The Hyperpiano

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In October, campus concertgoers heard something no music lover had ever heard before: the hyperpiano.

The invention of UW music professor Christopher Taylor, the hyperpiano features a custom-built, two-keyboard console linked electronically to two separate, normal pianos fitted with special player mechanisms. That structure offers players a much broader range of possibilities than a standard piano does.

Taylor developed the instrument on campus, working at the Morgridge Institute in the Wisconsin Institutes for Discovery.

“Thanks to the way in which the instrument’s musical information gets relayed in digital form,” Taylor says, “it will be possible not only to span intervals with a single hand far beyond the reach of a normal hand on an ordinary piano, but [also] to play rapid passages in which every tone one hears is actually a 10-note composite chord. The ability to produce musical sounds emanating from two opposite sides of the stage will also open up a range of appealing possibilities.”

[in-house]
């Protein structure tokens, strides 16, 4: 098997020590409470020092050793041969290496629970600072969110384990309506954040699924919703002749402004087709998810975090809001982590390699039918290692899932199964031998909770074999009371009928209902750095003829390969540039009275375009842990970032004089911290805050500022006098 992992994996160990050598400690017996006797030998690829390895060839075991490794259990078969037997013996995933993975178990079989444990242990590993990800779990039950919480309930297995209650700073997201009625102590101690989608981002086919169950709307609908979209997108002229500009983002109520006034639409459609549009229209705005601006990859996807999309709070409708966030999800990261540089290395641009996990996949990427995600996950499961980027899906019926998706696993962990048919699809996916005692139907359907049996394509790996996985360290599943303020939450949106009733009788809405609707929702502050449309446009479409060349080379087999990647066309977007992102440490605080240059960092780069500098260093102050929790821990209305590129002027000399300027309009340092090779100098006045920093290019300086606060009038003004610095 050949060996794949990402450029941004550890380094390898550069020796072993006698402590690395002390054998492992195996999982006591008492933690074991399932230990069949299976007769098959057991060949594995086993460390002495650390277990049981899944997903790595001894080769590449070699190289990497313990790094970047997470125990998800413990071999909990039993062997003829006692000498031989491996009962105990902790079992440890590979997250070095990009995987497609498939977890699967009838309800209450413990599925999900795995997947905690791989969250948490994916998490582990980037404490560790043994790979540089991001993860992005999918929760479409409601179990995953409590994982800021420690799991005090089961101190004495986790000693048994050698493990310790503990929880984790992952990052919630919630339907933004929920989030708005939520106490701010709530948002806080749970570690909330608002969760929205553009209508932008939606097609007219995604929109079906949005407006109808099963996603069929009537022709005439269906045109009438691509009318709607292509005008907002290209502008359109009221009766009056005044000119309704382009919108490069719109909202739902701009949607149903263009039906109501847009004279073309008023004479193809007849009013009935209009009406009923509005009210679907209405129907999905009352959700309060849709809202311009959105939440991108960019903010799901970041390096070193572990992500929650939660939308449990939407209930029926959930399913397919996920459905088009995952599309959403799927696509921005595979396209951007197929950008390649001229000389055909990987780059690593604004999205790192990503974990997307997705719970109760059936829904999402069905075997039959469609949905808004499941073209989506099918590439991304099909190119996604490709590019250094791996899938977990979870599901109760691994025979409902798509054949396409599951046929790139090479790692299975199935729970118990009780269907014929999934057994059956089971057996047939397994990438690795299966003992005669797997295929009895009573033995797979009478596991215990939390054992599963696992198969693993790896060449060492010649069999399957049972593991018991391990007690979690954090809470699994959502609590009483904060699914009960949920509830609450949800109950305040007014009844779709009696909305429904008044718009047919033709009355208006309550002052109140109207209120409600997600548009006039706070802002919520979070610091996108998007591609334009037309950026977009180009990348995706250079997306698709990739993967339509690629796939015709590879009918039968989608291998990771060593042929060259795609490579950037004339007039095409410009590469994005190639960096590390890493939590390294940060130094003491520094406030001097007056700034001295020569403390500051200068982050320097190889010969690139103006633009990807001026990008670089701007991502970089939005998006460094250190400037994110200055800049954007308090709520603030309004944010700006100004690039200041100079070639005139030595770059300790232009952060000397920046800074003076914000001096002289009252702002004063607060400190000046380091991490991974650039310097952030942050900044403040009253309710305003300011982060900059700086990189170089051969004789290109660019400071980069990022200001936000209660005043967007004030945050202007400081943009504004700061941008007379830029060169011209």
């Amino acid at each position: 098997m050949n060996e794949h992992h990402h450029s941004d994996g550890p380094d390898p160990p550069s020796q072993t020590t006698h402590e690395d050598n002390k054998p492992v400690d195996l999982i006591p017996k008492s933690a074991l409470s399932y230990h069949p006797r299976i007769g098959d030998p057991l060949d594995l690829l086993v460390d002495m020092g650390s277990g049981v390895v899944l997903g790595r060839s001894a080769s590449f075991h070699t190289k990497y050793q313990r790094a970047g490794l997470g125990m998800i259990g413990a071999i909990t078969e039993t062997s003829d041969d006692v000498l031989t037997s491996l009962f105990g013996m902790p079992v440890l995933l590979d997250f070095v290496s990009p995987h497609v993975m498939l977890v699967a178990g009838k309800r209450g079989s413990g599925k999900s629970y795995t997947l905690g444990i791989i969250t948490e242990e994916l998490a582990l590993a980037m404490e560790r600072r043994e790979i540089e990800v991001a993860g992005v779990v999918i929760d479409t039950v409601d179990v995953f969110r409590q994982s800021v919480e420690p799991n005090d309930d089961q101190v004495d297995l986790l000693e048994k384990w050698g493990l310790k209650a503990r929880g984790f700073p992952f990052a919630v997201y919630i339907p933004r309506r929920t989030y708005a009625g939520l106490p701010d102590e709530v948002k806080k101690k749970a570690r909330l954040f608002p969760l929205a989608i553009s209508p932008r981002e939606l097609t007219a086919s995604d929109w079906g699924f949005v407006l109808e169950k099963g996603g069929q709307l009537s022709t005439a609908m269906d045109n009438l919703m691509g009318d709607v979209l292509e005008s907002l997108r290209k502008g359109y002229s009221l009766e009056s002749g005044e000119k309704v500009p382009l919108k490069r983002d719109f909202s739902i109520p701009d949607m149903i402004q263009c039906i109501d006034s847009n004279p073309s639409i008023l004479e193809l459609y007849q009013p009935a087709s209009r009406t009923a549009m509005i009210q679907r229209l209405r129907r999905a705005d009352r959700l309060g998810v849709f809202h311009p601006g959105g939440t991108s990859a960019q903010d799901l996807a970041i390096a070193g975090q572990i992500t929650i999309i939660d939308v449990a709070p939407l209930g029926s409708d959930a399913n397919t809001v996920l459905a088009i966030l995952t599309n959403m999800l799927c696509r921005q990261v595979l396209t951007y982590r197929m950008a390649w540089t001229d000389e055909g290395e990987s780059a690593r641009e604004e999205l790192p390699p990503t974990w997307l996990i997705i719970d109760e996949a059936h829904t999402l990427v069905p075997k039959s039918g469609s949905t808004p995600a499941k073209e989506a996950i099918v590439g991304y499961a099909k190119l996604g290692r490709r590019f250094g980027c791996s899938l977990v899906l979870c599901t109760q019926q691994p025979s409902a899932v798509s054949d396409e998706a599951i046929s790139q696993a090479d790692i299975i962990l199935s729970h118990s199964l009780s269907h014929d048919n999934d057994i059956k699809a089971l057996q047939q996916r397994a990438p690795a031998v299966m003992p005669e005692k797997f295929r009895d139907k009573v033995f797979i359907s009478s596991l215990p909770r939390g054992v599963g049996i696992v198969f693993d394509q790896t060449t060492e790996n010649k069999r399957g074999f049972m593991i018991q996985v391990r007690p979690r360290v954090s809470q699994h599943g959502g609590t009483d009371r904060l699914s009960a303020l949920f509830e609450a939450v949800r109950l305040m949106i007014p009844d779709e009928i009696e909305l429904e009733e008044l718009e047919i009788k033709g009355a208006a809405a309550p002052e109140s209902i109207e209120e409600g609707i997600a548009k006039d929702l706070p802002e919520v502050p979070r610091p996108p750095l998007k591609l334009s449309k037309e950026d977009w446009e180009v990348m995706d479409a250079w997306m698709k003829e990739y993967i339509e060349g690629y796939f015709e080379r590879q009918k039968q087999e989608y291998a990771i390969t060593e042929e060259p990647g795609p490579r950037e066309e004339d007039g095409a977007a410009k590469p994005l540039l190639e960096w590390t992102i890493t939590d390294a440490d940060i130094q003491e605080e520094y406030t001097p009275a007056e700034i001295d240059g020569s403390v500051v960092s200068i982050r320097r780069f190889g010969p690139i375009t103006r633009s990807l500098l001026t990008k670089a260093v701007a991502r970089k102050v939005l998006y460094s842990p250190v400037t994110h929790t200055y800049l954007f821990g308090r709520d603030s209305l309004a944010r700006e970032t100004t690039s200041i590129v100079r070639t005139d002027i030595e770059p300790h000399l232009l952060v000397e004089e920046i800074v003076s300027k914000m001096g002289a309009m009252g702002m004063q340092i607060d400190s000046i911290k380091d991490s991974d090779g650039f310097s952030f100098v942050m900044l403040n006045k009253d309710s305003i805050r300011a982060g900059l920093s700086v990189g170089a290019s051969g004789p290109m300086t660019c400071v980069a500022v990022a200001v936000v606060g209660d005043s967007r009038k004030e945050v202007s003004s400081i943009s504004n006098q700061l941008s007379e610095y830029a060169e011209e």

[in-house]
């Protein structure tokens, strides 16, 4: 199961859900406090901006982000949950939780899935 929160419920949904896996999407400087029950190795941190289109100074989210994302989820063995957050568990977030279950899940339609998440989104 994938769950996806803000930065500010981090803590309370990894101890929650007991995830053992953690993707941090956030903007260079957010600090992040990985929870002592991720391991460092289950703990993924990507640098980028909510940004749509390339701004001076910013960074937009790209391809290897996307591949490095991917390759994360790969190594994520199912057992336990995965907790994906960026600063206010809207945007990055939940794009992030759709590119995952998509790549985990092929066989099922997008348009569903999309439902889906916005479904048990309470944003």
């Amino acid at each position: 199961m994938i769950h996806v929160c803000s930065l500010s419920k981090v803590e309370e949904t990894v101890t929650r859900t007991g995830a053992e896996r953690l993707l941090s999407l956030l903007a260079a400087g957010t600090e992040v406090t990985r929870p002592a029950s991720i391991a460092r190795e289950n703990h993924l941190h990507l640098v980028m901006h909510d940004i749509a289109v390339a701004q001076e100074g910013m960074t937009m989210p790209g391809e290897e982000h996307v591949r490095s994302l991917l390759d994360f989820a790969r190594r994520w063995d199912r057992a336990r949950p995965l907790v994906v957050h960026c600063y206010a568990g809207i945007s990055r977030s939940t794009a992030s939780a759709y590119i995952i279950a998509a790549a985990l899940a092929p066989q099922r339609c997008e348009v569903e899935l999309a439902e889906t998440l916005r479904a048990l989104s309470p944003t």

Taylor played one of his signature pieces: Bach’s “Goldberg Variations,” the composition that helped make his reputation as a leading concert pianist.

“Given that I will be extremely busy with final refinements and debugging of the instrument’s internal software, I won’t have time to learn anything new,” he said before the concert. “But plans are afoot for new compositions and arrangements, by myself and also other composers.”

Published in the Winter 2016 issue

Tags: Arts, Faculty, music, Research, technology

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